Parc life: Center Parcs Woburn Forest by Holder Mathias

3 Jul 2014

Zen gardens, wave pools and bowling alleys – in an English forest?

All in a day’s work for Holder Mathias at Center Parc Woburn, finds Felix Mara, Architects Journal.

Leisure buildings are hard work for their architects: hotels require intensive MEP services and recreation facilities have complex operational needs. But the brief for Center Parcs Woburn Forest holiday resort in Bedfordshire, offering more than 100 leisure activities to the 350,000 guests it expects in its first year after opening last month, involved levels of technical complexity and sophistication that were, for its architect Holder Mathias, unprecedented, notwithstanding its experience of this type of project.

Working alongside an army of consultants, Holder Mathias was responsible for designing three complexes: the Village Square, which includes the 5,200m² Subtropical Swimming Paradise; the 24,500m² Plaza structure; and the smaller Waterfront family retreat. The project’s complexity was compounded by the design team’s strategy to integrate with and conserve its setting in 362 acres of forest, and avoid giving the impression that the site has been overdeveloped by regulating building heights and using convex plan geometries, which restrict the visibility of their facades.

The Subtropical Swimming Paradise, defining the south edge of the meandering Village Square, takes advantage of a change of level on the site and turns its face in the opposite direction, where more height was available for the sweep of its bowed glass elevation. This scoops daylight into the voluminous multiple-facility interior. Learning from the operational consequences of its Center Parcs Whinfell Forest which, as was the vogue in the 1990s, has extensive roof glazing, Holder Mathias limited light pollution and solar gain by combining insulating enclosures of standing-seam aluminium cladding and triple-layer ETFE cushions.

The external envelope comprises a shallow barrel vault co-joined with a half-dome, which is partially supported by diagonal struts at its highest levels. The half-dome and barrel then morph into a D-form with a curved vertical section which encloses the sides of the building. ‘When domes come down to the ground they feel quite claustrophobic,’ says Holder Mathias senior partner Peter Gamble.

The structure is a hybrid. Sculptural concrete pylons support glulam beams whose curved profile peels away from the perimeter soffits, allowing ventilation to sweep away their condensation. The third structural material is galvanised and painted steel, which raises the soffits above the beams, and is also used to form glulam splices and bowstring trusses supporting the curtain wall and the bay at the south end of the building. Stainless steel was considered unsuitable for the pool climate. The visual concrete finish to the pylons relies on stainless steel formwork and the GGBS substitute aggregate gives them a light tone. Unusually, the glulam beams themselves, each of which was transported to site in three sections, have a white semi-transparent stain for enhanced reflectivity.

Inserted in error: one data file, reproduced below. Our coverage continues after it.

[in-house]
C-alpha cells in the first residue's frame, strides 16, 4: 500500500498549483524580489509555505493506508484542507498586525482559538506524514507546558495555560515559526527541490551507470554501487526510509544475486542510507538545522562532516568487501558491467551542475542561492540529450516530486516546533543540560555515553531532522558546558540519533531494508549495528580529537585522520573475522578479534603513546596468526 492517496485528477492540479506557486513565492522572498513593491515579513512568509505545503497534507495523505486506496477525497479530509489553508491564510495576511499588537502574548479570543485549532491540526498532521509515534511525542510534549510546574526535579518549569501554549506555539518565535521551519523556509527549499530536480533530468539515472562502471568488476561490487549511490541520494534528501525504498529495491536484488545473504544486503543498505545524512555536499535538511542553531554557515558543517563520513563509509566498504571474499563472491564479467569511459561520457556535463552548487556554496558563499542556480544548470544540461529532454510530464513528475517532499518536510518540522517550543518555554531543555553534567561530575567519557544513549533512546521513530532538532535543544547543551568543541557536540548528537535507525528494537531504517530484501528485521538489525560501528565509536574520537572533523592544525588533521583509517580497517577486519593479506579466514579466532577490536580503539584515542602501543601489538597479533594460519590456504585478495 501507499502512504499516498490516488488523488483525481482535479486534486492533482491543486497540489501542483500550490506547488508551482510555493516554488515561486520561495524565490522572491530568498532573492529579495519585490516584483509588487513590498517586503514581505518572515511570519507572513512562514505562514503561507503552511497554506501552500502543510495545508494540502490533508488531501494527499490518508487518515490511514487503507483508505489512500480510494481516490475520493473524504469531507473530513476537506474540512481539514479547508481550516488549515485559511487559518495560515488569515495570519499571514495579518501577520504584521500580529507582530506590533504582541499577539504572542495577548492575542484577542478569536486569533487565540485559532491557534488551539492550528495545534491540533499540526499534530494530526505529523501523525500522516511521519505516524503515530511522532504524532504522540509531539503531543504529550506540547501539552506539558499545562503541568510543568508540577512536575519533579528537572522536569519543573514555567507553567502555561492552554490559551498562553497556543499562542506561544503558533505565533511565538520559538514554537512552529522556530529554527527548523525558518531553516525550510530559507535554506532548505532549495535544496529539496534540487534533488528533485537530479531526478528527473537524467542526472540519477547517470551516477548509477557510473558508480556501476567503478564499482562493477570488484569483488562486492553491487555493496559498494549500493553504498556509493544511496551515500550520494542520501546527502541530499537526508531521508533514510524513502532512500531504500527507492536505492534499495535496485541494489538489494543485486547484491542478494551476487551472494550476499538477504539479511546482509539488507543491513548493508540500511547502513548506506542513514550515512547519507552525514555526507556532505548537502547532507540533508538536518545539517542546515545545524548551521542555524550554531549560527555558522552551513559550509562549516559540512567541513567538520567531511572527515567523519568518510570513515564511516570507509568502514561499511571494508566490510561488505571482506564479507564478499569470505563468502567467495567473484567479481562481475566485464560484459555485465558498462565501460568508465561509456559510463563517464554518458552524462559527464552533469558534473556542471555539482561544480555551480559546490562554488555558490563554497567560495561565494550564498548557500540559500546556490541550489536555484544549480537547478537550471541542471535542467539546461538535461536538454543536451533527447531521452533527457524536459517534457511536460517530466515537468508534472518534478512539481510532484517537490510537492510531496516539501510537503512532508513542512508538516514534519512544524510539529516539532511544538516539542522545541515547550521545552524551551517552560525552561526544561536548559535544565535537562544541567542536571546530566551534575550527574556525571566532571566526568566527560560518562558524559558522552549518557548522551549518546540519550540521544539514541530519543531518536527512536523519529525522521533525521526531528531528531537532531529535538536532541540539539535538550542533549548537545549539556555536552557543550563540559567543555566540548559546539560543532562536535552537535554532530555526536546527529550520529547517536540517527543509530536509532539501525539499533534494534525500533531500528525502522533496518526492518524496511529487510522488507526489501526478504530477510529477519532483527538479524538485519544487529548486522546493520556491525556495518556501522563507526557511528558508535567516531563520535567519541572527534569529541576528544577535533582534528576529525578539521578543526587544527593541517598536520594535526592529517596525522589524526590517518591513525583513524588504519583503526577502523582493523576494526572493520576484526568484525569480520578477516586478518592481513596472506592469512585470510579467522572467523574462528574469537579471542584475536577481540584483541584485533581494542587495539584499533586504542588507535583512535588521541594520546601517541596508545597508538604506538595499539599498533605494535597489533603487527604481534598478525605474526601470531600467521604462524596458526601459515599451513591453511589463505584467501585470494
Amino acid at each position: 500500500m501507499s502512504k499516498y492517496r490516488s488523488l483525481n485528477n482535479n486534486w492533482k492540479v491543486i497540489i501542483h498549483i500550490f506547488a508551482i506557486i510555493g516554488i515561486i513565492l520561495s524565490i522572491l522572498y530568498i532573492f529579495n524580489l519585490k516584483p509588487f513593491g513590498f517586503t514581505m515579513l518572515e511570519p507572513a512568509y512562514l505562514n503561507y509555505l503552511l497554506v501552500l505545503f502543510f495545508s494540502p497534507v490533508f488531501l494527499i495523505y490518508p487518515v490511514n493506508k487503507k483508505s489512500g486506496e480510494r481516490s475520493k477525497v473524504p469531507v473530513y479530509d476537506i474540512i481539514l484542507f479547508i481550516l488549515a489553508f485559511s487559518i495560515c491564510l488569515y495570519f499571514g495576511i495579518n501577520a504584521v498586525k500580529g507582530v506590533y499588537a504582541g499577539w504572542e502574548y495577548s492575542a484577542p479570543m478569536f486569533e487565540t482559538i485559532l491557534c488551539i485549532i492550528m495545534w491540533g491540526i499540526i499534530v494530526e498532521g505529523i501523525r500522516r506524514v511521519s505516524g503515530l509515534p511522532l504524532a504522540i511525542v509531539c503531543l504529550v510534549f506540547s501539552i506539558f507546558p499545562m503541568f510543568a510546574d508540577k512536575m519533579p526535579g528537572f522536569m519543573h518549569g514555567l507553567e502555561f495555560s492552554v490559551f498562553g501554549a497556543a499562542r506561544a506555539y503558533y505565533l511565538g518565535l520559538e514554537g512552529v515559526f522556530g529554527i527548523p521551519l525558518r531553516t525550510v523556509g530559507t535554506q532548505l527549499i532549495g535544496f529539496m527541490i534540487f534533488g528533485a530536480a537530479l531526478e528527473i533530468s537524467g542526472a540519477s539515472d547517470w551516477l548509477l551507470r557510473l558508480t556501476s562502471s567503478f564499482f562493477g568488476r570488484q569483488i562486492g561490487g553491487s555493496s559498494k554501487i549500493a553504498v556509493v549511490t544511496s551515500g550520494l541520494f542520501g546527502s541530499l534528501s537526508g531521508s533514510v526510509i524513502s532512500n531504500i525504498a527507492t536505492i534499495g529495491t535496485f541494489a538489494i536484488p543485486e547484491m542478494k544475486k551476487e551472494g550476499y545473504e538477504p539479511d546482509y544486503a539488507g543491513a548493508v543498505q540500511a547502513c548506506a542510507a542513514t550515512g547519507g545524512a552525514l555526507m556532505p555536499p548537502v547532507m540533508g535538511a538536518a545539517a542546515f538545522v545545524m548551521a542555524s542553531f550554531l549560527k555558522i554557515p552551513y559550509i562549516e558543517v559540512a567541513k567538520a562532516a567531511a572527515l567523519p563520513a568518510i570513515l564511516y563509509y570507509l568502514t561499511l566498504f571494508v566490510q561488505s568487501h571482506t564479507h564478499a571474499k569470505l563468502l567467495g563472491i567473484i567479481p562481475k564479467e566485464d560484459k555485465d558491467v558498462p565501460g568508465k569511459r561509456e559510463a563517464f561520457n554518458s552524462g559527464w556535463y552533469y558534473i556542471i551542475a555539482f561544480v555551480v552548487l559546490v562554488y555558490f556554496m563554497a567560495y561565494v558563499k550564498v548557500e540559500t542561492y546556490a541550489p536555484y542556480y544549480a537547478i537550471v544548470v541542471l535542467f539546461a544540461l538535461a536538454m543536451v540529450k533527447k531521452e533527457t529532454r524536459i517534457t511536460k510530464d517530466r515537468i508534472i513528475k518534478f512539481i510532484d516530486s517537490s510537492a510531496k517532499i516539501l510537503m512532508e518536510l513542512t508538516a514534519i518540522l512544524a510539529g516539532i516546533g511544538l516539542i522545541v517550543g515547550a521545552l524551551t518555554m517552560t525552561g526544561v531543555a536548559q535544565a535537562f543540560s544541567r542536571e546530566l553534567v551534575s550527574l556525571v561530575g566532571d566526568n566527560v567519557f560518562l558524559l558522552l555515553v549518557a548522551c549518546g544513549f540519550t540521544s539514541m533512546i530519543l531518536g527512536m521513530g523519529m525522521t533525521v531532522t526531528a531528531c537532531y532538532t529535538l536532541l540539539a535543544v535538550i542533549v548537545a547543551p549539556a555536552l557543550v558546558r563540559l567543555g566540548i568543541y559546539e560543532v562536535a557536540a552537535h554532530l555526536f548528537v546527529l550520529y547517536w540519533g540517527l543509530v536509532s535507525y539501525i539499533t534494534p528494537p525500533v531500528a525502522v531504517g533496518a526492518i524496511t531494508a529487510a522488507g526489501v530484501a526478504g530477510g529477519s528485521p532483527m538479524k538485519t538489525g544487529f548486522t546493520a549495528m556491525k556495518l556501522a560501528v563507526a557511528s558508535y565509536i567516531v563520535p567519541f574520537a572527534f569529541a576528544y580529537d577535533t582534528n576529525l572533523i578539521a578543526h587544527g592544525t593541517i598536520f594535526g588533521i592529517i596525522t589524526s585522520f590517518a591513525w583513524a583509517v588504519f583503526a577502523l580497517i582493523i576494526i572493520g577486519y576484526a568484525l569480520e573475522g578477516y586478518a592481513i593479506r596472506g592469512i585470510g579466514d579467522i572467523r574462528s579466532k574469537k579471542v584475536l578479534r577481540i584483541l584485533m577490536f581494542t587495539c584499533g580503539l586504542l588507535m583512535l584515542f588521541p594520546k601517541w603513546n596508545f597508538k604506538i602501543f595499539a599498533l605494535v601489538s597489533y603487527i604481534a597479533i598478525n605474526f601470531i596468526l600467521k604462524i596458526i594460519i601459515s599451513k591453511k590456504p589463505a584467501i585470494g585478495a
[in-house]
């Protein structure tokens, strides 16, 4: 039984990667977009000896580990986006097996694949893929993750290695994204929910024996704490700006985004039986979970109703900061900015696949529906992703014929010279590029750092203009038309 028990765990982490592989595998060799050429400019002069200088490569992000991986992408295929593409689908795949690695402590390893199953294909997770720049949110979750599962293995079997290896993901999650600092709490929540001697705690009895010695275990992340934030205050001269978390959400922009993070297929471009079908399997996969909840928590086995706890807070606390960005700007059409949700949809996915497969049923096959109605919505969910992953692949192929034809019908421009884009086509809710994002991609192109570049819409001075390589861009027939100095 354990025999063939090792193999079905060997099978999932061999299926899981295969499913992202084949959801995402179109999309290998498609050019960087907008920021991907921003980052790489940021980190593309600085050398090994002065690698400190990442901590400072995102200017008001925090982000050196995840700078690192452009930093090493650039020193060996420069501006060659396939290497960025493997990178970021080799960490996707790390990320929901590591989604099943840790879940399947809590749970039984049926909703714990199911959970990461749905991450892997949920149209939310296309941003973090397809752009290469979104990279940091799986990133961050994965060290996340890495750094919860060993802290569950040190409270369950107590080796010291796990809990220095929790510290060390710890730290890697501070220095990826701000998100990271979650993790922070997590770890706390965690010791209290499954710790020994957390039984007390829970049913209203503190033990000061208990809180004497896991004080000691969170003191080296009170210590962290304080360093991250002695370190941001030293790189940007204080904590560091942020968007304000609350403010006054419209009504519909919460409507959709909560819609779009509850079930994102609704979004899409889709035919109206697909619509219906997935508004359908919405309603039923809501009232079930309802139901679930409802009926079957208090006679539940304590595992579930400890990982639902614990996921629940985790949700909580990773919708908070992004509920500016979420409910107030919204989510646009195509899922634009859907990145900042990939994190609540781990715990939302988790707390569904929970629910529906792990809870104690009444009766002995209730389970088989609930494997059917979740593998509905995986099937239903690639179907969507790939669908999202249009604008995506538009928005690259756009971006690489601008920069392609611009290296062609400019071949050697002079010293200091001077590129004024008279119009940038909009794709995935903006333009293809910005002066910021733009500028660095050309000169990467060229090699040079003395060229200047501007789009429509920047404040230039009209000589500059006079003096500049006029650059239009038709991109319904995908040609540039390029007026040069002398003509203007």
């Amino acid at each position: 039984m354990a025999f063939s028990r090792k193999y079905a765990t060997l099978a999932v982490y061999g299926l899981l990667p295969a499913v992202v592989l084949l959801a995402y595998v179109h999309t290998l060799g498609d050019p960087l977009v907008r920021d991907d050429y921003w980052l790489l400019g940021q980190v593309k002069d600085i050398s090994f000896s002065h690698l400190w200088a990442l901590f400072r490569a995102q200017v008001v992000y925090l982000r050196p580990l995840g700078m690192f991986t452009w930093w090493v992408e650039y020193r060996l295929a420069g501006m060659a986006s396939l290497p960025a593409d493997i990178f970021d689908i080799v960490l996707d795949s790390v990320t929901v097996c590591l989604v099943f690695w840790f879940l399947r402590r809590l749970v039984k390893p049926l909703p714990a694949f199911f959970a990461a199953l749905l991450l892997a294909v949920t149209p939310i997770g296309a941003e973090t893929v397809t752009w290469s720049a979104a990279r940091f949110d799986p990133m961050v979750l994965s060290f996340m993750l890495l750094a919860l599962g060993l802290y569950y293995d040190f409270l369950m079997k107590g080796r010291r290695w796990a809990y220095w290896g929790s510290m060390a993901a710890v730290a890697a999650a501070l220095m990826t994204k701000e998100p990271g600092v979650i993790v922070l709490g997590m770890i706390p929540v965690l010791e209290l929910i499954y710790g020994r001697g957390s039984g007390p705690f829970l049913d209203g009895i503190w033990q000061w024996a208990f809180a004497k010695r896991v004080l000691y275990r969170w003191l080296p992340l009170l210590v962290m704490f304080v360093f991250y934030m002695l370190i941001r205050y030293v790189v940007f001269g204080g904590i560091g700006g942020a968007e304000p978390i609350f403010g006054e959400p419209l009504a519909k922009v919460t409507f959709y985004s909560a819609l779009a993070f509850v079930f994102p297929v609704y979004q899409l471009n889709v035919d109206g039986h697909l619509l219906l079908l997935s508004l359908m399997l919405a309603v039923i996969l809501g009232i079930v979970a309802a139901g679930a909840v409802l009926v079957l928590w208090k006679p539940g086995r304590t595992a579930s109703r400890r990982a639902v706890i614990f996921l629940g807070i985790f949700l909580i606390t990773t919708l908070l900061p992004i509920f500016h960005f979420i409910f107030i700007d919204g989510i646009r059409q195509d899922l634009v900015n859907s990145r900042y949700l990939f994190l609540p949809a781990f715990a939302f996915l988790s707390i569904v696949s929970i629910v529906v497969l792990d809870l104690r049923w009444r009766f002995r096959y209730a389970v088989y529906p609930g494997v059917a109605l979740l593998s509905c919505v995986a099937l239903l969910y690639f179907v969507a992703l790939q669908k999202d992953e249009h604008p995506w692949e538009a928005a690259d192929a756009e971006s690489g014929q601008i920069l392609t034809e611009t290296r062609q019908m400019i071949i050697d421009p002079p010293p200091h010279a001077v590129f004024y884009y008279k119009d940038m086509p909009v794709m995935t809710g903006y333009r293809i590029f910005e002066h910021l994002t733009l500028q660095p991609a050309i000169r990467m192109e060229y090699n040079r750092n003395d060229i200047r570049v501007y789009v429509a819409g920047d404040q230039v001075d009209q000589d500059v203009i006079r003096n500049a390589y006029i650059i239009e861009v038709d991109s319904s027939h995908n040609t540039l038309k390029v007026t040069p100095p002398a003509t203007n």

The pool area floors are surfaced with stone, which provides good slip resistance, chalking up wet pendulum test readings of 36 plus. The client favoured a green quartzite aggregate render finish to the pool itself, rather than faience, and this also has good slip resistance. As this is a pool interior, the roof build-up and its vapour control required careful attention. Center Parcs’ sustainability strategy rests on factors such as its CHP system and material selection: like most of the resort’s facilities, the pool complex is mechanically ventilated, using pervious flexible ducts, and it was considered unnecessary to provide enhanced solar control to the glass facade. ‘We wanted plenty of heat, even on the hottest days,’ says associate director David Gallimore.

Programmatically, the Plaza is Center Parcs’ most complex building. ‘This complexity involved getting such vast facilities on to the site without producing a building which felt oppressive,’ says associate director Emma Jackson. Holder Mathias somehow packed a sports hall, a 7,700m² spa, a 75-bedroom hotel, a supermarket and conference facilities into the Plaza’s low-lying, stepped green roofed, insulating rendered envelope. Layer upon layer of inboard spa accommodation is divided into separate wet ‘experience’ areas and dry zones with support facilities, and a central drum funnels light into the heart of the complex.

By all accounts, architect, client, main contractor, QS and project manager worked in harmony, building on previous Center Parcs experience, and VE was comprehensive but constructive. Where requirements for service penetration allowed, post-tensioned slabs were substituted for troughs and cement-sand screeds, and a 50mm vertical movement joint running through the Plaza complex also allowed steel, concrete and hybrid structural frames to be separated, enabling the main contractor to keep its options open longer. The cut-and-fill strategy, developed in detail by the structural engineer, was critical to the concept of integrating the architecture into the site and minimising waste. Holder Mathias helped to reduce costs by explaining the quality of the concrete surfaces was so good that decoration would not be necessary. Many of these conceal retained earth held in place by Tensar reinforcement, which is doing the actual structural work.